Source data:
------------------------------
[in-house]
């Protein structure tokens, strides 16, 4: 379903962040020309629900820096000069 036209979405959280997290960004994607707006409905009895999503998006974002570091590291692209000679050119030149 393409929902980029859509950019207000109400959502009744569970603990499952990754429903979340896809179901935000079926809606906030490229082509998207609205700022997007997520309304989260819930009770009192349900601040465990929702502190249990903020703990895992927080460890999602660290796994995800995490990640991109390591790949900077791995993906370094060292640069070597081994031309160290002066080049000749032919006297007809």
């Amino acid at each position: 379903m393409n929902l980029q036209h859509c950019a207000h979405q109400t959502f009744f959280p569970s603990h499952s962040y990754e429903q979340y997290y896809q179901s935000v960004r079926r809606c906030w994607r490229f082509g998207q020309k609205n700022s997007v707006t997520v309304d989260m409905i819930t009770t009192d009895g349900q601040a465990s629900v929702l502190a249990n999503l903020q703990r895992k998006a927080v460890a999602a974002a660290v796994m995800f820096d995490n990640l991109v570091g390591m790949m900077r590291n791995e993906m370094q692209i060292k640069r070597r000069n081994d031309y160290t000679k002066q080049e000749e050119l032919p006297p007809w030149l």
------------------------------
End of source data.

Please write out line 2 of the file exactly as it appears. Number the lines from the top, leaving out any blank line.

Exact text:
């Protein structure tokens, strides 16, 4: 379903962040020309629900820096000069 036209979405959280997290960004994607707006409905009895999503998006974002570091590291692209000679050119030149 393409929902980029859509950019207000109400959502009744569970603990499952990754429903979340896809179901935000079926809606906030490229082509998207609205700022997007997520309304989260819930009770009192349900601040465990929702502190249990903020703990895992927080460890999602660290796994995800995490990640991109390591790949900077791995993906370094060292640069070597081994031309160290002066080049000749032919006297007809």